EcoBoxx helps micro entrepreneurs


amandla-project---textAn example of an entrepreneur who can use the EcoBoxx Kit is a barber. (Image: Tech Smart)

South Africa’s energy supply is in limbo, which has a huge knock-on effect on business. It can be devastating for small and micro enterprises. The EcoBoxx Entrepreneur Kit now enters the fray, allowing entrepreneurs in townships and rural areas to power their homes and businesses.

The portable and solar powered invention is a project of funder agency Community Chest. A useful tool, it will be made available to 963 people in Cape Town. As part of the EcoBoxx kit, they will also be trained in the basics of business.

The kit is charged through two solar panels and provides 50 hours of power. Included in the package are two bright LED lights, a USB-driven fan, a pair of hair clippers, and a multi-device cellphone charging cable.

Lorenzo Davids, the chief executive of Community Chest, said: “An aspiring entrepreneur now has the ability to generate an income by opening up a barbershop and selling cellphone charging time anywhere in the community, all powered by free energy from the sun.”

The small, medium, and micro enterprise (SMME) sector was crucial to lifting people out of the poverty trap, he explained. “In 2014, 2.8 million SMMEs contributed almost 40% of the nation’s gross domestic product and provided more than 50% of employment.”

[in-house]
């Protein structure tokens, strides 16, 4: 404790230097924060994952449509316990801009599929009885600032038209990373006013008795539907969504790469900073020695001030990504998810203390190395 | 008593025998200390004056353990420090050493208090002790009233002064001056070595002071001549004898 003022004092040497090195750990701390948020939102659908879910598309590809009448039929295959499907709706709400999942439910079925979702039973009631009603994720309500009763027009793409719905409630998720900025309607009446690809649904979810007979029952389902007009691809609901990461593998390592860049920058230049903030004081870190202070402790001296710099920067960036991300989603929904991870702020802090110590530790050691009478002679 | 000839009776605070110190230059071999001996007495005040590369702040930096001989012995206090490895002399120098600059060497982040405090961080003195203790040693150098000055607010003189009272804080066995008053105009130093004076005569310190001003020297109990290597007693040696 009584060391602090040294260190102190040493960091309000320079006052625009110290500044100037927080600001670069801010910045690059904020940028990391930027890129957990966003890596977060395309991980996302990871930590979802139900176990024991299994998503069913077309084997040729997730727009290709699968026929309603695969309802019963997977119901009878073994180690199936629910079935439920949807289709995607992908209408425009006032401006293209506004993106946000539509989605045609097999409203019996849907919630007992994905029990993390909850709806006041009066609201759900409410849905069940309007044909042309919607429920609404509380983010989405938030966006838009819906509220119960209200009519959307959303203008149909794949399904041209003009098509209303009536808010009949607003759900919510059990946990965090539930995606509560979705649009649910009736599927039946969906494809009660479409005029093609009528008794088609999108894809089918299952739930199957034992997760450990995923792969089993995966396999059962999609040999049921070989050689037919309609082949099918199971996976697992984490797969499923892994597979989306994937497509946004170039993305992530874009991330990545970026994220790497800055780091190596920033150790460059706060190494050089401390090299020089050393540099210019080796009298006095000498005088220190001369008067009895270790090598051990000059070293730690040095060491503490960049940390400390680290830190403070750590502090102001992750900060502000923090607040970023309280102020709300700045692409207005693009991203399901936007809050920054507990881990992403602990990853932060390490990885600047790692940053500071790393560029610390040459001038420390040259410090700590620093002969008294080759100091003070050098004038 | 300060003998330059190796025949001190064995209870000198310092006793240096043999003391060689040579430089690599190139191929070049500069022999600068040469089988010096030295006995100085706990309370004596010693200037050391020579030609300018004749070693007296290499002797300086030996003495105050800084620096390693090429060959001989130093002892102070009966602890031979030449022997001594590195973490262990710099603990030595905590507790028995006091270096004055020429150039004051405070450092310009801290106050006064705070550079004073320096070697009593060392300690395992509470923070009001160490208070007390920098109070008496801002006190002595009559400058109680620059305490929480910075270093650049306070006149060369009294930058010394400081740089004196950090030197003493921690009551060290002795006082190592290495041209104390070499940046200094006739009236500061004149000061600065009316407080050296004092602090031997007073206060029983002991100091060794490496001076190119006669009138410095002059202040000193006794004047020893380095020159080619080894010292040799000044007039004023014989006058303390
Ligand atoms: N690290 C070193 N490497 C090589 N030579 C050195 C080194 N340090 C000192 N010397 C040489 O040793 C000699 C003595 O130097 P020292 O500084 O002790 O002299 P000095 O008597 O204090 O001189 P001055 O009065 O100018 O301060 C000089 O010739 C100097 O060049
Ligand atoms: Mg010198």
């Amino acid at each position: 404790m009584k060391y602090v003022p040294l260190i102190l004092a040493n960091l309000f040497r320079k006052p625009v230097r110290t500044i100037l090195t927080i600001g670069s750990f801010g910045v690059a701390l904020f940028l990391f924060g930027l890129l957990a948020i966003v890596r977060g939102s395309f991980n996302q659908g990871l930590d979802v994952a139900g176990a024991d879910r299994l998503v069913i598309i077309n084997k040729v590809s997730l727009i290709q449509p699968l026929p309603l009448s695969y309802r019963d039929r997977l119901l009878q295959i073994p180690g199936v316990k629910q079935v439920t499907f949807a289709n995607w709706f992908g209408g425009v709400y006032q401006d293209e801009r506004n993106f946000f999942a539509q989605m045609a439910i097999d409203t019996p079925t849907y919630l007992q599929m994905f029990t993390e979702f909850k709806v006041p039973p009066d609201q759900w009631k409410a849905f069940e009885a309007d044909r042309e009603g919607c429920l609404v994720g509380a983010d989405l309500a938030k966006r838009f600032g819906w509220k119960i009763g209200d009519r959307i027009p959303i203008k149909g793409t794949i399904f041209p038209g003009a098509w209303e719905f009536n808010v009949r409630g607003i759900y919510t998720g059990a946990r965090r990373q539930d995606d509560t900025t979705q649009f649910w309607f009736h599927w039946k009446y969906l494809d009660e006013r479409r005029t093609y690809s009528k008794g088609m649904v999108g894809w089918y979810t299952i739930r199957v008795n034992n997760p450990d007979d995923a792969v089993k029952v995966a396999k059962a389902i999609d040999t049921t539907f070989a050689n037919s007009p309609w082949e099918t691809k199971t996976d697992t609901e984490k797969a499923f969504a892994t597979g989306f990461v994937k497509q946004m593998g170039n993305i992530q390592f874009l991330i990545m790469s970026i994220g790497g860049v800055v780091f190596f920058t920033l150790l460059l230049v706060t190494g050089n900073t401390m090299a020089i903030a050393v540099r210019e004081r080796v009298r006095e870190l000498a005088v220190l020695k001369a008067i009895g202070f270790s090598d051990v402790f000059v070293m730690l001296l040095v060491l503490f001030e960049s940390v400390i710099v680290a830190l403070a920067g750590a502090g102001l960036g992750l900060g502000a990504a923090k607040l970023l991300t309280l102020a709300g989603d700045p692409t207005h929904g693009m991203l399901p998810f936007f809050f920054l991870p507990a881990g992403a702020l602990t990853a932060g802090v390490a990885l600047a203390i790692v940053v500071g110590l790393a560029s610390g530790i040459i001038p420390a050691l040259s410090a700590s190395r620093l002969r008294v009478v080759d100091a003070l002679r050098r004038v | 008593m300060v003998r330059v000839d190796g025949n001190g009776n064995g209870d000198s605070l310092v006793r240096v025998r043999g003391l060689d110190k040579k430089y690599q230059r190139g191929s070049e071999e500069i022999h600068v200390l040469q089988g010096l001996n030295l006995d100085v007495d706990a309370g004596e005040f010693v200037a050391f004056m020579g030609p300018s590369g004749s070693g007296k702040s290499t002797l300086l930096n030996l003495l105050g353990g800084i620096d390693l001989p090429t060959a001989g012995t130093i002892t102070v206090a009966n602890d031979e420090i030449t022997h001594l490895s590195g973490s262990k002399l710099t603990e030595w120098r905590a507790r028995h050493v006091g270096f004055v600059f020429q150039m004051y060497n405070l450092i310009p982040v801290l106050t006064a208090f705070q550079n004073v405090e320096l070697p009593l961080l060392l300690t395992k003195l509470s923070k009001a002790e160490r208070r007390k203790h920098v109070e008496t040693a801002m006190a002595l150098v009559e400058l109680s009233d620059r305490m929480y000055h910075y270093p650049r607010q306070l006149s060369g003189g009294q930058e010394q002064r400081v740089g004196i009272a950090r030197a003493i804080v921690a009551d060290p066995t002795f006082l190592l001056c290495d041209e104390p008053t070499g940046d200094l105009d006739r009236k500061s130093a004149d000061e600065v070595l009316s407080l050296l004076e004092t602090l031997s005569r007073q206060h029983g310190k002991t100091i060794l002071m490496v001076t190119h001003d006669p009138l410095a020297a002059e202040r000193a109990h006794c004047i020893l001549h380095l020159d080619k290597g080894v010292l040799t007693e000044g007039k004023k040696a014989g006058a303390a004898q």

His organisation has looked at the projected earnings of an entrepreneur using the EcoBoxx: “An entrepreneurial barber, who had selected the right location, could earn up to R800 to R1 000 per week if they did eight haircuts at R10 and 16 mobile charges at R5 per day, over a five to seven work-day week.”


Community Chest’s Amandla! is all about community and how the community can live off each other. Its job-creation strategy encourages entrepreneurs to look at their community and identify its needs for products or services. These may take the form of identifying a difficulty the community is facing and determining what product or service could help address that difficulty.

Merle Mills, the project manager, said that apart from having a “go-getter” attitude, candidates ideally also needed to be aware of the needs of their community.

“We are looking for self-starters,” she said, “active citizens who are intuitive about their communities and have ideas of how to better their neighbourhoods, such as using the kit to provide light for learners to study at night or lighting dark street corners as an increased safety precaution. It is for this reason that we look to individuals such as Faieza and Ebrahim Fourie, the founders of Women for Change, an organisation in Mitchell’s Plain that is participating in the project.”

Davids explained the ethos of the organisation: “Community Chest is about using donor resources to launch innovation in philanthropy that inspires change and builds safe platforms for the future of our democracy. Our children, with their mothers and their fathers, must be able to rise from the shackles of a shrinking economy and crippling disadvantage to take ownership of not just reducing poverty but of a new mindset to use these innovative ideas to become first-generation wealth creators. That’s the South Africa we are helping to build.”